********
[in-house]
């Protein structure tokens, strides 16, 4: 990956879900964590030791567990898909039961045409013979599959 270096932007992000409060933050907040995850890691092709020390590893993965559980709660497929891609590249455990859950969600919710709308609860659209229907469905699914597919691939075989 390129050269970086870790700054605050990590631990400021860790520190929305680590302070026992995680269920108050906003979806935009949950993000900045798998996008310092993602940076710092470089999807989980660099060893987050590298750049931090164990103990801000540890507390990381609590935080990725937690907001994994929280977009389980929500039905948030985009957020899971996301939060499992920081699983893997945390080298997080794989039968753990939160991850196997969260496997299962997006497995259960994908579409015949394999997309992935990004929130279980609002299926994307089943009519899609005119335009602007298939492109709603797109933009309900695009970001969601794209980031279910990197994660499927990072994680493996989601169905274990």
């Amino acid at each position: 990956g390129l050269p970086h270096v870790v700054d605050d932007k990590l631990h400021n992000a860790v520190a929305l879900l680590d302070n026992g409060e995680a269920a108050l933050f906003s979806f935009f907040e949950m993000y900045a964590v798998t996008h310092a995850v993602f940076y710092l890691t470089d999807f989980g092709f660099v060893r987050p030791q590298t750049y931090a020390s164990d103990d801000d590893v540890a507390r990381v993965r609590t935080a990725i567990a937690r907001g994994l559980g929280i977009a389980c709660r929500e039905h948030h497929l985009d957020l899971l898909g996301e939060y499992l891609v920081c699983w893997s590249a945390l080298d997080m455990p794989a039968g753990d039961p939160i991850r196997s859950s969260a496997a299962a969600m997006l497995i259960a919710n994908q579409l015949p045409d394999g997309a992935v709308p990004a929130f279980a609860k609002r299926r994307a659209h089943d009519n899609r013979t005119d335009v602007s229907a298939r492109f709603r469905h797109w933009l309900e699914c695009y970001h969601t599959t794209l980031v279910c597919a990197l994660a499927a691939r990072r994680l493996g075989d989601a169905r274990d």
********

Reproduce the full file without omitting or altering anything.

[in-house]
């Protein structure tokens, strides 16, 4: 990956879900964590030791567990898909039961045409013979599959 270096932007992000409060933050907040995850890691092709020390590893993965559980709660497929891609590249455990859950969600919710709308609860659209229907469905699914597919691939075989 390129050269970086870790700054605050990590631990400021860790520190929305680590302070026992995680269920108050906003979806935009949950993000900045798998996008310092993602940076710092470089999807989980660099060893987050590298750049931090164990103990801000540890507390990381609590935080990725937690907001994994929280977009389980929500039905948030985009957020899971996301939060499992920081699983893997945390080298997080794989039968753990939160991850196997969260496997299962997006497995259960994908579409015949394999997309992935990004929130279980609002299926994307089943009519899609005119335009602007298939492109709603797109933009309900695009970001969601794209980031279910990197994660499927990072994680493996989601169905274990």
């Amino acid at each position: 990956g390129l050269p970086h270096v870790v700054d605050d932007k990590l631990h400021n992000a860790v520190a929305l879900l680590d302070n026992g409060e995680a269920a108050l933050f906003s979806f935009f907040e949950m993000y900045a964590v798998t996008h310092a995850v993602f940076y710092l890691t470089d999807f989980g092709f660099v060893r987050p030791q590298t750049y931090a020390s164990d103990d801000d590893v540890a507390r990381v993965r609590t935080a990725i567990a937690r907001g994994l559980g929280i977009a389980c709660r929500e039905h948030h497929l985009d957020l899971l898909g996301e939060y499992l891609v920081c699983w893997s590249a945390l080298d997080m455990p794989a039968g753990d039961p939160i991850r196997s859950s969260a496997a299962a969600m997006l497995i259960a919710n994908q579409l015949p045409d394999g997309a992935v709308p990004a929130f279980a609860k609002r299926r994307a659209h089943d009519n899609r013979t005119d335009v602007s229907a298939r492109f709603r469905h797109w933009l309900e699914c695009y970001h969601t599959t794209l980031v279910c597919a990197l994660a499927a691939r990072r994680l493996g075989d989601a169905r274990d």